Ian, you’re aiming this short novel at kids and it’s evident from Chapter 1 that you have the right tone and voice for a young audience. You use an expressive style that seems a natural fit for the narrator, Max Cooper, and it’s easy to believe he’s talking straight to us in a frank and friendly way. Max’s concerns are those of a small-town primary-school boy who’s looking for adventure close to home (in his case the big deal is fishing) and this dominates the book, bringing us effortlessly into Max’s world.
You sent me a pitch rather than a synopsis, which is unfortunate, as I can’t know whether your plotting skills match the clever way in which you set your story up. My guess is that Max will catch the giant Murray cod with some assistance from Big Red, who by that time will be a friend. Or Big Red will catch it and Max won’t be jealous because he’ll reckon Big Red (aka Oscar Ridge) deserves his triumph. Whatever the outcome, if the whole book zips along in the same fashion as you’ve managed in the first 30 pages, I can see its shape being very satisfactory.
Your story is full of action: the Yabba Creek Show (great opener), the intro to Max’s mother and father, the Tiger Moth demo, the prizegiving, the shooting gallery, the glimpse of KJ (Max’s love interest), Miss Fogarty and her dog … and so on. You maintain the forward movement whether in the classroom or on the cricket field, and put in elements that you feel are guaranteed to engross young kids, eg Big Red’s farting! Your dialogue is extremely well chosen – a great strength in this book.
Meanwhile you’re also interested in relationships, and here again the narrative voice is the right one: it neatly avoids preaching or sentimentality by sounding real. Max comes across as a child who cares about having friends and likes to get on with people (eg his parents and Miss Fogarty -- and I noticed it was to the willing Max that Mr Proud turned when the class needed to know whether they could use their room again, following a gigantic fart by Big Red!).Max is also a thoughtful kid, curious about other people’s lives (eg how can Miss Fogarty like gin as much as she does?) and reflective about his own thoughts and actions.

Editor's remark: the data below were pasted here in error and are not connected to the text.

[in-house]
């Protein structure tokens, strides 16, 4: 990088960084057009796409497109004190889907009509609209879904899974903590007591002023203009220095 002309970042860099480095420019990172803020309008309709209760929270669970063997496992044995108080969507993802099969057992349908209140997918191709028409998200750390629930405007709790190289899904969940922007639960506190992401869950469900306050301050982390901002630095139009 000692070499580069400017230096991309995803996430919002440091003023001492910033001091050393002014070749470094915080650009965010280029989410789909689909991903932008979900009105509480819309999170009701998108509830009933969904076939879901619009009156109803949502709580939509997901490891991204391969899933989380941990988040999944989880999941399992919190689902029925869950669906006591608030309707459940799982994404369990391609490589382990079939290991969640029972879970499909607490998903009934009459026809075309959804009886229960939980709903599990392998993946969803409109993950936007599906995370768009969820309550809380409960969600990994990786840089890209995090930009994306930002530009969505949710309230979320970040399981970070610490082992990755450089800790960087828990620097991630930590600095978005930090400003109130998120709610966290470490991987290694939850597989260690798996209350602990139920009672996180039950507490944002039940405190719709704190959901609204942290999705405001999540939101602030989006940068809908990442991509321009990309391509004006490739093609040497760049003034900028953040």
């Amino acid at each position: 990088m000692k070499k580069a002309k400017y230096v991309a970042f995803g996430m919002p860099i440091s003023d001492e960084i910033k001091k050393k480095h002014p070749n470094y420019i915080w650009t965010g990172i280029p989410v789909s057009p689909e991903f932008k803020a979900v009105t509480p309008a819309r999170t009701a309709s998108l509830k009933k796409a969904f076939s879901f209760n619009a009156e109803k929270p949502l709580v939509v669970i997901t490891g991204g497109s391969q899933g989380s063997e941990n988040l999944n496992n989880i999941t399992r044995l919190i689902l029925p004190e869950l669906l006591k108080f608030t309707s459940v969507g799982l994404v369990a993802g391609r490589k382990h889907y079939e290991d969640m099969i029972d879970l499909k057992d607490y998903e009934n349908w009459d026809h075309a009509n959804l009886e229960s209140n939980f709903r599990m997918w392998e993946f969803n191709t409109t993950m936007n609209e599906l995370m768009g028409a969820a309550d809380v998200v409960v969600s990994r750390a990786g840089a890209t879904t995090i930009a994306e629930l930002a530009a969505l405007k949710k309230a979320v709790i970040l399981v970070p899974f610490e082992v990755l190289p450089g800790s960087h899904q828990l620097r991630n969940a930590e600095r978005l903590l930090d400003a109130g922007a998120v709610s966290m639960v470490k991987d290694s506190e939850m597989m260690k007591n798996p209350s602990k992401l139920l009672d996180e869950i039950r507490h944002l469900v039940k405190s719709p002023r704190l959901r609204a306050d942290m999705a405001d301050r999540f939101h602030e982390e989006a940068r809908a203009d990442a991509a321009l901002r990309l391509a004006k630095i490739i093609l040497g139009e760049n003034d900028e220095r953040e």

I have to say that despite the great care you take in developing Max’s inner commentary, the voice doesn’t always ring quite true. A case in point occurs in the extract, when Max, who up until now is not warming to Big Red, abruptly remembers a teacher’s advice about how to treat new kids on the block. To avoid cliché and keep up the tension between Max and Big Red, I suggest you remove this out-of-context thought from Max’s head and have him simply answer the question following another prompt (maybe Sparra repeats the query). The relationship between Max and Big Red is central to your story and its progress needs to be subtly signposted through action and interaction. You’re doing it so well until this point: keep up the suspense.
For the same reason, I’m suggesting you look again at your title. ‘Unlikely hero’ is a journalistic cliché but worse, it gives the game away (we guess at once that someone’s going to catch that big Murray cod). It’s a positive, happy-ending title, and yet, paradoxically, what often draws kids into books these days is the promise of risk and adventure. And your book is full of action, as I’ve pointed out. I’m wondering whether you might consider a negative-sounding title, to pique kids’ interest. ('Wimpy', for instance, is a negative word -- who would have thought Diary of a Wimpy Kid would appeal to millions?) What about something like Why I’ll Always Hate Big Red or Big Fish, Small Brain – I’m sure your ideas will be better than mine :)
I also believe that when submitting to publishers, it will help to be totally accurate about the reading age. Your novel is well-written without being difficult in terms of grammar and vocab, and it’s about a primary-age kid, not an adolescent. I thank you can confidently say that the reading age is 8-12, which puts it in a recognisable category. I could see it being a popular title in schools. I felt really disappointed when I got to the end of your 30 pages and there wasn’t any more of the story. I predict you’ll have kids reading feverishly to the end. Good luck with it!